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In The Adventures of Tintin, an opera singer (the Milanese Nightingale) broke a bulletproof glass case using her voice. Is that scientifically possible?

From the Wikipedia page, a typical bulletproof glass

is usually made from a combination of two or more types of glass, one hard and one soft. The softer layer makes the glass more elastic, so it can flex instead of shatter.

When they did it on Mythbusters, the singer had to stand really close to the glass that is so thin for it to break. Any thoughts on whether the movie scene is even humanly possible?

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migrated from movies.stackexchange.com Jan 12 '12 at 18:22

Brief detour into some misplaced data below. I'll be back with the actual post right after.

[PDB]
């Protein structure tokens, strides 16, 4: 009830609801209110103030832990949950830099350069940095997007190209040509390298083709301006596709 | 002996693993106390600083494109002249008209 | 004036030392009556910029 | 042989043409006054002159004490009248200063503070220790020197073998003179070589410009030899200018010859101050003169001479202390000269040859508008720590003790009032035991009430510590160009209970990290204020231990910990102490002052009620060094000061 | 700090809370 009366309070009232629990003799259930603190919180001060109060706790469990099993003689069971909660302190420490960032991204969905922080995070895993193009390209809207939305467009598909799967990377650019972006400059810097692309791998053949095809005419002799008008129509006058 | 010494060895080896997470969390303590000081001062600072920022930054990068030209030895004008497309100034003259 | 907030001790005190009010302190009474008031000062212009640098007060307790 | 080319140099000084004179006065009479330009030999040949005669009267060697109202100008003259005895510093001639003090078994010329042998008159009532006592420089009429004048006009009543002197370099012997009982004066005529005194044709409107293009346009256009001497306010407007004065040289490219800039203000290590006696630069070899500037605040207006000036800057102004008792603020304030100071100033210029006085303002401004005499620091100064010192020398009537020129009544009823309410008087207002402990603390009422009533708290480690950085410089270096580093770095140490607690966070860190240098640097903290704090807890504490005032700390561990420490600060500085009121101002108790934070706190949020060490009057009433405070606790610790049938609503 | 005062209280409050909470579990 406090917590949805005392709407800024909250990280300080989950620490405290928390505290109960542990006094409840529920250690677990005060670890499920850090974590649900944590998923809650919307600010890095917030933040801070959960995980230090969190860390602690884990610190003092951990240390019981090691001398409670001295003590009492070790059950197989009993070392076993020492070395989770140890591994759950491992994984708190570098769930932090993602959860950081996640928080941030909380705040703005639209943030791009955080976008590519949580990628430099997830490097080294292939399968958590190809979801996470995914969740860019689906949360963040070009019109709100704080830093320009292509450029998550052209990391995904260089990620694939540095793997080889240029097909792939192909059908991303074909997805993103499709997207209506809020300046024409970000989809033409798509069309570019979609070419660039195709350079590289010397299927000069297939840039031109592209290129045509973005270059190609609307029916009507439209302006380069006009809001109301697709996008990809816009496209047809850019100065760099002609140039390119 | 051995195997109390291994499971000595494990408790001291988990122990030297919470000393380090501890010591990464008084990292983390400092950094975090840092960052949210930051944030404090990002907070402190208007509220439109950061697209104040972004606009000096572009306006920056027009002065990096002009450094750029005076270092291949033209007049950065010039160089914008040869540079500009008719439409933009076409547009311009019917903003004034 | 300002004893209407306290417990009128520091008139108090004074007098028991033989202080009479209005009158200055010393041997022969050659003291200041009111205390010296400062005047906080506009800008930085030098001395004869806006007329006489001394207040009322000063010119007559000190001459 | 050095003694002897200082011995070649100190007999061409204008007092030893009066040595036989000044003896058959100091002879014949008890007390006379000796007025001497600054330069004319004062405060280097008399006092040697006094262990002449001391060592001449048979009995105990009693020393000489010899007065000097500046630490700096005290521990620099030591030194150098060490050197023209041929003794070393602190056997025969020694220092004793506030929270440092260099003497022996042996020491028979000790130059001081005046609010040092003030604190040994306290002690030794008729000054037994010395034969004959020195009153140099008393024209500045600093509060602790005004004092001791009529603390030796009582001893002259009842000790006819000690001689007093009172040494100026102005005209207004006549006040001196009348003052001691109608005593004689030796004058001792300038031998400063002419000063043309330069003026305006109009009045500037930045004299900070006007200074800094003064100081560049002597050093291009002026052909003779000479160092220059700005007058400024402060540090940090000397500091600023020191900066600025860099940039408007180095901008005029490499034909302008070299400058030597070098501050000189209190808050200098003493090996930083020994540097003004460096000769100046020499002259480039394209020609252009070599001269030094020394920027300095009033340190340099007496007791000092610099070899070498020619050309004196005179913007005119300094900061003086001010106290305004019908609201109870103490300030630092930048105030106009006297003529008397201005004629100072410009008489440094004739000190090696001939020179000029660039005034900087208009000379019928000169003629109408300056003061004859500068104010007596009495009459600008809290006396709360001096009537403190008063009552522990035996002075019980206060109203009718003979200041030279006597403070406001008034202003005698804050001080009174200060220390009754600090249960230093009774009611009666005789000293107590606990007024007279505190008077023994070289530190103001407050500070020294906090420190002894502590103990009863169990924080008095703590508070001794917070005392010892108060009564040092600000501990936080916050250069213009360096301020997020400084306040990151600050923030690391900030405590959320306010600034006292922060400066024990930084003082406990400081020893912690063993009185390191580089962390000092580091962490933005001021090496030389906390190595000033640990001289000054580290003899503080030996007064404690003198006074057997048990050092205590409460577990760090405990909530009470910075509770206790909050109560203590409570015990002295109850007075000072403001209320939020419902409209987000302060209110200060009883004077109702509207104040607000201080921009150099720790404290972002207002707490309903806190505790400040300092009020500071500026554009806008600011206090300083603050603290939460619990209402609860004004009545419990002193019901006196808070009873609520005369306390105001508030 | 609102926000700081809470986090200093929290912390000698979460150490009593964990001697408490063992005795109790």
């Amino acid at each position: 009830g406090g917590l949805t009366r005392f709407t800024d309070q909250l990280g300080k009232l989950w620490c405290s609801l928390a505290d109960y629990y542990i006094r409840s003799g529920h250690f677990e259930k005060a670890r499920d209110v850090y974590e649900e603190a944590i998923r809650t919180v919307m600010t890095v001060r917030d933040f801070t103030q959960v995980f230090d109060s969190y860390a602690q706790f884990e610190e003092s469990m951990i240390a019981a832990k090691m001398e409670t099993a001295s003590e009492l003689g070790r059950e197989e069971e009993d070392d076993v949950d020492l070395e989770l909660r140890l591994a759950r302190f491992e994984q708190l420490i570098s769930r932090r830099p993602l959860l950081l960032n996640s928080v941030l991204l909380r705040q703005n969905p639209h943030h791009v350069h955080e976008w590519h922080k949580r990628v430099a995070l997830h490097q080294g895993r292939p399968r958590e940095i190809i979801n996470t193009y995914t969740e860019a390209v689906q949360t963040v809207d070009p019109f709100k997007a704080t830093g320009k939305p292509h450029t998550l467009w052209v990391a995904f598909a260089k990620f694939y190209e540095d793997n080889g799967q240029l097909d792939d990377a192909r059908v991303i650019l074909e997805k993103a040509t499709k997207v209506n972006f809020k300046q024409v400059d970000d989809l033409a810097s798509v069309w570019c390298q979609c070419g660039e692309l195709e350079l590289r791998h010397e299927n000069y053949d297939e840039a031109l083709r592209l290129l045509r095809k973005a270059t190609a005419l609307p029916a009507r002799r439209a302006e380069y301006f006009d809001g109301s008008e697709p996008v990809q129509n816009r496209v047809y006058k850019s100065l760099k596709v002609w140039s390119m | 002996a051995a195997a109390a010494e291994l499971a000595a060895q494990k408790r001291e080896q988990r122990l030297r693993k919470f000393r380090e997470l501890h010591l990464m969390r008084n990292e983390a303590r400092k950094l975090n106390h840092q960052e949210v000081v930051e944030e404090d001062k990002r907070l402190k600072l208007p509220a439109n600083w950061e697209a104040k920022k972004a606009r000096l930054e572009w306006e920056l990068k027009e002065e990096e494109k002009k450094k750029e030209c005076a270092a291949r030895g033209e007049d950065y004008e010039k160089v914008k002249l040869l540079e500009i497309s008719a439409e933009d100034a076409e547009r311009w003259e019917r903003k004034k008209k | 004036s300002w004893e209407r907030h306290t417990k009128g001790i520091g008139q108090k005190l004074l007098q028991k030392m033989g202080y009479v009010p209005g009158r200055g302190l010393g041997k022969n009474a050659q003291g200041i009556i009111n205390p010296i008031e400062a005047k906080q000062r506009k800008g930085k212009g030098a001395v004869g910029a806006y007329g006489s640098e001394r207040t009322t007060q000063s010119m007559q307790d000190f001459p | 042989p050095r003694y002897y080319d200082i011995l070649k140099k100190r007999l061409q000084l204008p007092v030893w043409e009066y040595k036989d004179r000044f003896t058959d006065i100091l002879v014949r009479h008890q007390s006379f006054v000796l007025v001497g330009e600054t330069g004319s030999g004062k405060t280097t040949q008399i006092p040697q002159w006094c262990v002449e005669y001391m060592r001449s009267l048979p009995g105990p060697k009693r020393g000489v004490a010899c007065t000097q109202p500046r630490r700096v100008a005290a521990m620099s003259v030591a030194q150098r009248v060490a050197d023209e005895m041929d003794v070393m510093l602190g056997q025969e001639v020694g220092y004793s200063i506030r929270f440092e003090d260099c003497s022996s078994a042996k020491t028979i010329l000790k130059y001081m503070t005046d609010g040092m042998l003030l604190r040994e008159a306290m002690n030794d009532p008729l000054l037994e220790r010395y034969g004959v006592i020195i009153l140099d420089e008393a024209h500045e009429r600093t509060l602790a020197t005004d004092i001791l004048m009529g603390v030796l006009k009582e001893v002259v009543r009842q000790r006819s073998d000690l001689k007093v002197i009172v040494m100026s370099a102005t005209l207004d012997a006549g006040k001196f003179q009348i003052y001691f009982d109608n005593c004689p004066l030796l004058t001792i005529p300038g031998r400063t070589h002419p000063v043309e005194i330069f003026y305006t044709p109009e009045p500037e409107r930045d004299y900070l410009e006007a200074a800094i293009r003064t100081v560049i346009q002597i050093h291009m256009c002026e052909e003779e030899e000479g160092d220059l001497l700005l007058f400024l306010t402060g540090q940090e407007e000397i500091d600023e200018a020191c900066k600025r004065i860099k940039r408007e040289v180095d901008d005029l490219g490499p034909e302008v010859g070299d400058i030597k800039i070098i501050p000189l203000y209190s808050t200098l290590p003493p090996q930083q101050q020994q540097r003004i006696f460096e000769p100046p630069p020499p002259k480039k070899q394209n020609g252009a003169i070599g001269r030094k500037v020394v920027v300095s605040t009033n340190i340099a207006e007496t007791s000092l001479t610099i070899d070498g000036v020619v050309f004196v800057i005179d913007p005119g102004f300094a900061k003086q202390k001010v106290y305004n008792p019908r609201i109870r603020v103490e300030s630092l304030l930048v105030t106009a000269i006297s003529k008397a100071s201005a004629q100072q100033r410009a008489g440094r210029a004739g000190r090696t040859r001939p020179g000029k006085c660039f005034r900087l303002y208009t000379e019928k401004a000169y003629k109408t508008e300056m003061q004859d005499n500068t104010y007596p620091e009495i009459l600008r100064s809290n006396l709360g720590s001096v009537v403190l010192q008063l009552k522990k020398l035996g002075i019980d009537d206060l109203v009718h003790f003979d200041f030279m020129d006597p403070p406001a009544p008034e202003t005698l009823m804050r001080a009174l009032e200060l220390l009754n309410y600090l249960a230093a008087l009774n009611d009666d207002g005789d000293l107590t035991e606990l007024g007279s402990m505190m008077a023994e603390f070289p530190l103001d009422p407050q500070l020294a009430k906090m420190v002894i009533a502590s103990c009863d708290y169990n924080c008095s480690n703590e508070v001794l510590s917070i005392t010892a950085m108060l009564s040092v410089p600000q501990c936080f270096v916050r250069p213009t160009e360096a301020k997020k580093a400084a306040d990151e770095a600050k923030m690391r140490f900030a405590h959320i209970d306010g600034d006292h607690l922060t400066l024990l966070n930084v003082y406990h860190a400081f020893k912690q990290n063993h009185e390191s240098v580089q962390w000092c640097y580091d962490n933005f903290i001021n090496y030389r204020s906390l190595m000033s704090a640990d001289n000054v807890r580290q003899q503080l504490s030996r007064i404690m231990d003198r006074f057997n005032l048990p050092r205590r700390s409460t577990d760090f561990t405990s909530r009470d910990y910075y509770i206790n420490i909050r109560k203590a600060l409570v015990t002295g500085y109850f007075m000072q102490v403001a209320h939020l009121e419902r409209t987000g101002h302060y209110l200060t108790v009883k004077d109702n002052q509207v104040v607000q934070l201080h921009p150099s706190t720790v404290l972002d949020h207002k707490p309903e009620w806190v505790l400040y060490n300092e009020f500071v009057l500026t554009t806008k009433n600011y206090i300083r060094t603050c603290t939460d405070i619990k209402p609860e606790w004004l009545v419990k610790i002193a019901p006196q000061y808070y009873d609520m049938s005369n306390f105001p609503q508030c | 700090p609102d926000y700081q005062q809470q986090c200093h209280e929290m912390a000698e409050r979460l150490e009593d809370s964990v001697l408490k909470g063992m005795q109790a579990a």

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This must be impossible, even for lady Castafiore with her earthquake voice. For a glass to break by sheer sound you need to produce a tone equal to the glass's natural frequency - the frequency at which a body vibrates with the least amount of energy. In other words: there you get the most vibration with a minimum of effort. This is also called resonance.

However, it is much harder to create resonance in mixed materials because each component has a different fundamental frequency. So two layers of different types of glass will effectively prevent resonance.

Of course, apart from that the mere thickness of the material will be a problem for our Nightingale.

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